# 20 + Pie Charts Questions and Answers | Data Interpretation

Pie charts, which are a common part of data interpretation aptitude sections on upcoming competitive exams like GRE, GMAT, CAT, XAT, SSC CGL, RRB Group D, Bank PO exams, JEE Main and Advanced, NEET, etc., are a good way to test your ability to look at and understand information clearly. Most of the time, you will be shown a pie chart that shows how percentages are spread out in different groups. There will then be a set of questions that require you to use the facts to do mathematical calculations, compare things, and draw conclusions. Understand the relationships between slice sizes and center angles and be familiar with basic mathematics concepts.

This blog will help you give good answers to questions about Pie charts. To succeed excellently in these competitive exams, you need to know how to read pie charts because that lets you get useful information from graphs and solve problems quickly.

## What are Pie Charts? What are Pie Chart Problems?

Pie charts are a common way to show how different parts of a statistic are distributed. They are made up of a circle that is cut into slices. Each slice represents a group, and the size of each slice is related to its value. It’s easy to see at a glance how big different groups are compared to each other in this way.

Key elements of a pie chart

• Circle: Represents the whole dataset.
• Slices: Each slice represents a category within the dataset.
• Area of a Slice: Proportional to the value of the corresponding category.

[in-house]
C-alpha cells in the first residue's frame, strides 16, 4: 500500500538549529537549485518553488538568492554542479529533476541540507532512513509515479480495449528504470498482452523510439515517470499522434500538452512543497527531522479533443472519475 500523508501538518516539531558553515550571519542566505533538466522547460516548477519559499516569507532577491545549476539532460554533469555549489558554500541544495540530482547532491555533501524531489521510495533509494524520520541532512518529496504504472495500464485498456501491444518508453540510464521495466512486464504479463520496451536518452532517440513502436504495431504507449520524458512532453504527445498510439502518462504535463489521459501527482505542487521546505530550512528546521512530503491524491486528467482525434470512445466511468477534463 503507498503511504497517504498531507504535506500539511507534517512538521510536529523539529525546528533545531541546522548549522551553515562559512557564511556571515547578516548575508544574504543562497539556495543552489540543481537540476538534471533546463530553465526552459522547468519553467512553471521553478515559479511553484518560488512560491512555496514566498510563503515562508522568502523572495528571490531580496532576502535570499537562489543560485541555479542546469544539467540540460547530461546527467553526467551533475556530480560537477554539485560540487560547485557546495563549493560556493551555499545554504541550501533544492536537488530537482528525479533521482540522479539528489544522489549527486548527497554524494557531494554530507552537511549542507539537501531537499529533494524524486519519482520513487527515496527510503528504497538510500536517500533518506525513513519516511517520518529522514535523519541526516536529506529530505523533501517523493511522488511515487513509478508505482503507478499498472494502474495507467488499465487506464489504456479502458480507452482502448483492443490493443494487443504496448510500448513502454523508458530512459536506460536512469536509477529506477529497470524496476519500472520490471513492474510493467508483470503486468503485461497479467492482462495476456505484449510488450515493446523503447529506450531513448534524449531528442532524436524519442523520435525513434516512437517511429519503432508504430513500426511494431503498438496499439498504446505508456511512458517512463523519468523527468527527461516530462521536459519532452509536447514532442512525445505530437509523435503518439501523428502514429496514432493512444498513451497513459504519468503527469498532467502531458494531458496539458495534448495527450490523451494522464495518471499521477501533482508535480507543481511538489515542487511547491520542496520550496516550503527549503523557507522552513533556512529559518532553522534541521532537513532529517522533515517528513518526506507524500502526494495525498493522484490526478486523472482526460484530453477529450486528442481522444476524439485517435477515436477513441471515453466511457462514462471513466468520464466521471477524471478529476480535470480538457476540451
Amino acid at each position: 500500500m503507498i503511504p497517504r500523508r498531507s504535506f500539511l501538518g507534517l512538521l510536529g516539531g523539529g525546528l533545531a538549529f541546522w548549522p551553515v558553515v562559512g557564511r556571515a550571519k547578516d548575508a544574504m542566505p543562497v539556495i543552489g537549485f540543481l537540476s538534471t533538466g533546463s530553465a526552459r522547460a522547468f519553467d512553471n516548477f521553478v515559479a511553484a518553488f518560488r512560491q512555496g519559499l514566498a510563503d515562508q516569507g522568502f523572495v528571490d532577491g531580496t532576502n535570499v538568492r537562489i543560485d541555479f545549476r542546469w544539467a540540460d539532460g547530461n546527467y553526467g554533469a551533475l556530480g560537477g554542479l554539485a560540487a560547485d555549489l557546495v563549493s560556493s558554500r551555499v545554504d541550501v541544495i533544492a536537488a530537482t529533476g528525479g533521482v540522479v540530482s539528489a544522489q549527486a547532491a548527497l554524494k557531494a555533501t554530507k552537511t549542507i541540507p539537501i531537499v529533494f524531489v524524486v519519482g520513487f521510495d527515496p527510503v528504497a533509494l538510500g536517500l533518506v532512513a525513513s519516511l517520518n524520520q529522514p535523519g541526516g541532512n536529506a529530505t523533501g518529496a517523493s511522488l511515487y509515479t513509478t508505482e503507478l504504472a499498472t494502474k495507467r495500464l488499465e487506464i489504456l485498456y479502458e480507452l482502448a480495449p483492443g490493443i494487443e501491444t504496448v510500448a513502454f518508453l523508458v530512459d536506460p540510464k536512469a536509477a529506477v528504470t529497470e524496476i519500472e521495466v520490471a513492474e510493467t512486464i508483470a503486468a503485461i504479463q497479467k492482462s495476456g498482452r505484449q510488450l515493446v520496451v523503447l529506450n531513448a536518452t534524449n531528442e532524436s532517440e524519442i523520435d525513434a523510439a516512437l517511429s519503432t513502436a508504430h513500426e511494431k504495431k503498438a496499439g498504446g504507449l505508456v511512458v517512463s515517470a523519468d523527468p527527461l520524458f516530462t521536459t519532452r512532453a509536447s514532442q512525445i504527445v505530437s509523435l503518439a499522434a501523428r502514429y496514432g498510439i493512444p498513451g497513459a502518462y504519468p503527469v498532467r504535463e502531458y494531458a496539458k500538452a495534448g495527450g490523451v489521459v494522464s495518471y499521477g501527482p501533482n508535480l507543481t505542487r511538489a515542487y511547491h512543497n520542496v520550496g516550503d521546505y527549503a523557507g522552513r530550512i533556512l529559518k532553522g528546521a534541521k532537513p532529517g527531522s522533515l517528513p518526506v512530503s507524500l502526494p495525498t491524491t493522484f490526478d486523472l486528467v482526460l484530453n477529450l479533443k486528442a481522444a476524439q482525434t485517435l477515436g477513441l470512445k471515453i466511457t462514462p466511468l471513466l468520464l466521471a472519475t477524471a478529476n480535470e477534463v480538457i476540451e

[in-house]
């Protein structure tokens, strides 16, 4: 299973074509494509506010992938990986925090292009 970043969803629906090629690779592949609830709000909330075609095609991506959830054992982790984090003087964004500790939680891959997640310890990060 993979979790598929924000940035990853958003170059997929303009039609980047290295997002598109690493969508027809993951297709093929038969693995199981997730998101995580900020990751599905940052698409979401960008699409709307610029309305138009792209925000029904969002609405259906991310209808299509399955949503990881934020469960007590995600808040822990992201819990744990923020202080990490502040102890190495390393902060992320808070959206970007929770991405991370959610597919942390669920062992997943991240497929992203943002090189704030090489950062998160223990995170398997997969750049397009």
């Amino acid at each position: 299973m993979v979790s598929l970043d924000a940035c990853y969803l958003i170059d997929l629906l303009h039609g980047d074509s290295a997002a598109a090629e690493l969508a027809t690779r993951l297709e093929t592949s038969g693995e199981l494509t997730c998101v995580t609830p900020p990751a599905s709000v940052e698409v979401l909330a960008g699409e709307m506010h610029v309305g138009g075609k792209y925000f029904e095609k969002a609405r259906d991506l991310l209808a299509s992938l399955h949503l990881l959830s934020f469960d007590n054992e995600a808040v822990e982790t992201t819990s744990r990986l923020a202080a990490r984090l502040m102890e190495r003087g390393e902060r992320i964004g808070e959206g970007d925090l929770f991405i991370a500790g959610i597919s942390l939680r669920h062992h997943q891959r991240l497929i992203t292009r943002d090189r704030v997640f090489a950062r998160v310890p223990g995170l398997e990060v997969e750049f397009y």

• Labels: Usually included to identify each category.
• Legend: It’s optional, and provides additional information about the categories and their values.

Common Applications of Pie Charts in Data Interpretation

• Duration of Expenses: Analyzing how a budget is allocated across different categories (e.g., Food, Rent, Transportation).
• Market Share: Comparing the sizes of different companies or brands within a market.
• Election results: Visualizing the proportion of votes received by different candidates.
• Survey results: Displaying the distribution of responses to different questions.

## What are Pie Charts Problems?

In the context of data interpretation, the following is a breakdown of the common problems that arise with pie charts.

Data Presentation

• The Chart: You’ll be presented with a pie chart displaying various categories, each depicted as a distinct slice.
• Labels and Values: Each slice will be labeled with its corresponding category name and percentage value.

Question Types

• Comparison: Questions might ask you to compare the sizes of different slices, find the differences between them, or calculate their ratios.